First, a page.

Modules required for interim awards
This course has a mixed core and designate structure. Students are required to take both 20-credit core modules, select appropriate optional modules to make 80 credits and take the 60-credit MSc Project module as specified in the course structure (see details in Section 27).
PGCert – 60 credits across any modules
PGDip – 120 credits across any modules (not including Research Project);
MSc – 180 credits including BM7115DL and BM7119DL plus Research Project.
Arrangements for promoting reflective learning and personal development
Many students will have undertaken the process of PDP during their undergraduate career or in the workplace. At Masters level, PDP (in the form of personal learning logs) are designed to build on and enhance the skills which you have developed during your undergraduate level studies or work experience and help you to critically review your learning experiences, set your future personal and academic goals and evaluate your progress towards these goals.
PDP is designed to assist students to further develop as an independent learner, identifying strengths and weaknesses not only whilst studying at MSc level, but will be of benefit throughout their future career.
During the induction phase of the programme students will be introduced to structured reflection on their development of Postgraduate Skills which constitute much as the substance of personal development planning. Progress with Postgraduate Skills will be articulated to students as the programme progresses through feedback from tutors and peers enabling them to reflect on their progress based on the evidence available. Other activities outside of the academic aspect of university life will also contribute to aspects of Postgraduate Skills. Students will be encouraged to extend their personal portfolio to critically review their learning experiences, set their future personal and academic goals and evaluate their progress towards these goals.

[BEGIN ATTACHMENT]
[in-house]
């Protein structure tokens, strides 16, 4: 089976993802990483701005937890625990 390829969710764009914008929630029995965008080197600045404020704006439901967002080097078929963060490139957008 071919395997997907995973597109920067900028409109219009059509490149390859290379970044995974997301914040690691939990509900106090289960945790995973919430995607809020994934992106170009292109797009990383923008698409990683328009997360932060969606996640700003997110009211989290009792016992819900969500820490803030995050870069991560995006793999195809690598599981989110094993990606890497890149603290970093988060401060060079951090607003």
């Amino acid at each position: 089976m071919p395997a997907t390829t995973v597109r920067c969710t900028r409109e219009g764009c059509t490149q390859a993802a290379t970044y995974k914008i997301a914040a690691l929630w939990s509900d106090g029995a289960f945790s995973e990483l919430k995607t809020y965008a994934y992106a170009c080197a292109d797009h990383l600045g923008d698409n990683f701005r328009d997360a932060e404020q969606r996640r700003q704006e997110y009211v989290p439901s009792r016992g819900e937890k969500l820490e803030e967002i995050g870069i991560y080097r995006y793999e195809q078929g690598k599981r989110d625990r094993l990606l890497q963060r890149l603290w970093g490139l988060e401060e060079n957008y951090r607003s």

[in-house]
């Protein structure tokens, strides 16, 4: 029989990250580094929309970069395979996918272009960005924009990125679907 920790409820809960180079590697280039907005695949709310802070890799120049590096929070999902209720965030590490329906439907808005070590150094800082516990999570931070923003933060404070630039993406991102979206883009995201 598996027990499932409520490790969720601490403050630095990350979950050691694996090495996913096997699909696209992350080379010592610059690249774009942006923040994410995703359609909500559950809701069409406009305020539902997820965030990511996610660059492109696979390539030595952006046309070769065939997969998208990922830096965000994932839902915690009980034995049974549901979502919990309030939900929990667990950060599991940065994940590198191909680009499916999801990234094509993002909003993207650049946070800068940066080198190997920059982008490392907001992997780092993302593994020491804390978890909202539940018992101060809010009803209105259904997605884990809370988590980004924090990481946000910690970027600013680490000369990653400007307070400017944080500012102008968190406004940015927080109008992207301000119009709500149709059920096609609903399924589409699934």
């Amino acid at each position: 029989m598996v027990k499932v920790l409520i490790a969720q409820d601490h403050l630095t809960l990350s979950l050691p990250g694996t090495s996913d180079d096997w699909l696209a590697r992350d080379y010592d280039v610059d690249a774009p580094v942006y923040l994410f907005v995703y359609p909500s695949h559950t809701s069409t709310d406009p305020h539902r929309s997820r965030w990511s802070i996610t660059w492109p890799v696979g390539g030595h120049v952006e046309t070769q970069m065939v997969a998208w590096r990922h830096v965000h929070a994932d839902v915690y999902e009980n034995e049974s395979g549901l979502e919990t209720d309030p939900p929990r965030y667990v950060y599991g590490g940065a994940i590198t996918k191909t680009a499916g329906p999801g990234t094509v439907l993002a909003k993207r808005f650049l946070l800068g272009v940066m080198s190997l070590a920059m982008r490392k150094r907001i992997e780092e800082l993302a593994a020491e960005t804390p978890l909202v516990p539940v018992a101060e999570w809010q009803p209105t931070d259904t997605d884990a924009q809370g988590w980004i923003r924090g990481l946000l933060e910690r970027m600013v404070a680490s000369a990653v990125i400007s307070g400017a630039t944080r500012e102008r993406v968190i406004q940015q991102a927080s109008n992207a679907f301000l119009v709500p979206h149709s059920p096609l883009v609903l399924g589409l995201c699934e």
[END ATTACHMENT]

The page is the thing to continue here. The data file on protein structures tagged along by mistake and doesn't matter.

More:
Arrangements on the course for careers education, information and guidance
The resources of the Careers Service are available to all Students, who, as Postgraduates, may already be pursuing defined career goals. Students are also made aware of the advantages of IBMS membership, its careers information and the employment opportunities advertised in its publications.
Other external links providing expertise and experience
External professionals are utilised to enhance delivery and maintain currency of laboratory practice within the fields’ studies on this course. Members of academic staff come from appropriate backgrounds, ex-practitioners of biomedical science, or researchers and staff members currently conduct cutting edge research.
Professional Statutory and Regulatory Body (PSRB) accreditations & exemptions
All modules on this course is accredited by the IBMS.
Successful completion of these modules has helped our graduates be considered for promotion at work, usually within biomedical science environments for employers such as the National Health Service (NHS).
If you have two years of relevant professional experience, you’ll also be able to apply for membership of the IBMS.
You will be required to have:
- a first or second class honours first degree (or equivalent) in biomedical or life sciences subjects (that included appropriate biomedical content), although other subjects may be considered
Lower grades, or non-degree qualifications supplemented by substantial work experience, may be considered at the interview stage.
You may be able to convert from less relevant BSc routes by undertaking study in appropriate subjects. See the Accelerated study section for more details.
All applicants must be able to demonstrate proficiency in the English language. Applicants who require a Tier 4 student visa may need to provide a Secure English Language Test (SELT) such as Academic IELTS. For more information about English qualifications please see our English language requirements.
Official use and codes
|Approved to run from||2016/17||Specification version||1||Specification status||Validated|
|Original validation date||14 Sep 2016||Last validation date||14 Sep 2016|
|Sources of funding||HE FUNDING COUNCIL FOR ENGLAND|
|JACS codes||100265 (biomedical sciences): 100%|
Stage 1 Level 07 September start Offered
|BM7115||Bioethics, Research and Grant Proposal||Core||20|
|BM7P20||Research Project (Biomedical Science)||Core||60|
|BM7100||Introduction to Haematology||Option||10|
|BM7101||Introduction to Immunology||Option||10|
|BM7102||Introduction to Transfusion and Transplantation...||Option||10|
|BM7103||Introduction to Clinical Biochemistry||Option||10|
|BM7104||Introduction to Cellular Pathology||Option||10|
|BM7105||Introduction to General Microbiology||Option||10|
|BM7106||Introduction to Medical Microbiology||Option||20|
|BM7107||Introduction to Clinical Immunology||Option||20|
|BM7108||Introduction to Molecular Biology and Genetics||Option||10|
|BM7109||Introduction to Clinical Genetics||Option||20|
|BM7110||Introduction to Anatomy and Physiology in Healt...||Option||20|
|BM7111||Introduction to Cell Biology||Option||10|
|BM7112||Introduction to Toxicology||Option||10|